And Public Works
SIR,—On Fr. Drinkwater's first point, that the passage in Divini Redernptoris must refer to public works because there is a reference to employment being provided as a result of the taxasion of the wealthy,
this is a non sequitur. Taxation could be used in other ways than through public works in order to enable men to earn their living. For instance, taxation could be used to redistribute capital wealth, say to establish numbers of self-sufficient agricul tural communities. Men in order to earn their living must have access to capital, which they can obtain either as wageearners, borrowers, or newly-endowed owners. Since the State has the duty of making it possible for men to earn their living, it is committed to ensuring access to capital by one of these three methods. That is all that can be deduced with certainty (torn the passage in question.
Father Drinkwater says that public works' programmes are approved by states men and economists. It is true that these programmes are very much the fashion at present, but there is a great deal to be said against them, and it is quite likely that five years from now they will be looked on with disfavour. The Holy See is laying down a general peinciple. There is no thing whatever to show that it is endorsing what may well be a passing fad.
Fr. Drinkwater in his advocacy of retirable credit money (retirable when the goods concerned have been sold) again ignores the nature and necessity of capital. The tenor of his letter suggests that the entire capital outlay necessary to start producing goods of a given nature can be returned in a single production cycle. This is very rare indeed, and it is most certainly not the case with agriculture, which he appears to have in mind. If the unemployed were put to work by means of such credit money a huge outlay would be involved which could not possibly be retired or repaid except over a period of years, for the equivalent goods would take that much time to be produced. In the meantime the money, unless immediately taxed back (which Fr. Drinkwater will not allow) would continue to circulate with disastrous effect.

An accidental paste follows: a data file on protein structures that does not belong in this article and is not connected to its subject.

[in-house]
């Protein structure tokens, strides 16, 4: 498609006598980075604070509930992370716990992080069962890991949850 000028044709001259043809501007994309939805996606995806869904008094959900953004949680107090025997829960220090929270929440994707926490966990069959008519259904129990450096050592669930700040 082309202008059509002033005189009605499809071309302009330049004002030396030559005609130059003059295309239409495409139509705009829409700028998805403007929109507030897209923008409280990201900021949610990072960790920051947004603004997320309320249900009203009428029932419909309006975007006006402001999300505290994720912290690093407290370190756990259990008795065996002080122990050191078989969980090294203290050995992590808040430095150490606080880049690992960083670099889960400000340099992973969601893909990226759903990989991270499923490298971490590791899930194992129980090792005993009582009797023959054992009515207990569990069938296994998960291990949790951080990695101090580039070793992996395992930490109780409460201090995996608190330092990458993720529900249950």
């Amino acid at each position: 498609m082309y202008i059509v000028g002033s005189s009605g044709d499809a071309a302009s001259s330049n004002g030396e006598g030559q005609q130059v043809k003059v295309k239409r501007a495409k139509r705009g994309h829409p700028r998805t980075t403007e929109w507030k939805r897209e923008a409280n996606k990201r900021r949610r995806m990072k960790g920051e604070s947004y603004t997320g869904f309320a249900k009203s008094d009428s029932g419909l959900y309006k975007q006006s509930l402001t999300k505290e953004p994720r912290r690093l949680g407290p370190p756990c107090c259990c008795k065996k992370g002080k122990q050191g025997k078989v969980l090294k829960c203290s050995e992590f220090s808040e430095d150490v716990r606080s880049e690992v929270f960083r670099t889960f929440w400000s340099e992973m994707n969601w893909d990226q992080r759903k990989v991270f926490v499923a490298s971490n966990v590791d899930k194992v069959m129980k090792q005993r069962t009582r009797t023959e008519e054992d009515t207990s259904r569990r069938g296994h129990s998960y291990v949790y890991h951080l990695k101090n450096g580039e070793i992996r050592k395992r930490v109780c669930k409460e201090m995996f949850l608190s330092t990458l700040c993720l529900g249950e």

Father Drinkwater concludes his letter with a paragraph in which he ascribes to me various opinions which not only have I never uttered but most of which I indignantly repudiate, e.g., that the unemployed should he given no money but only free food. I have never said a blessed word about this.
J, L. BENVENISTI.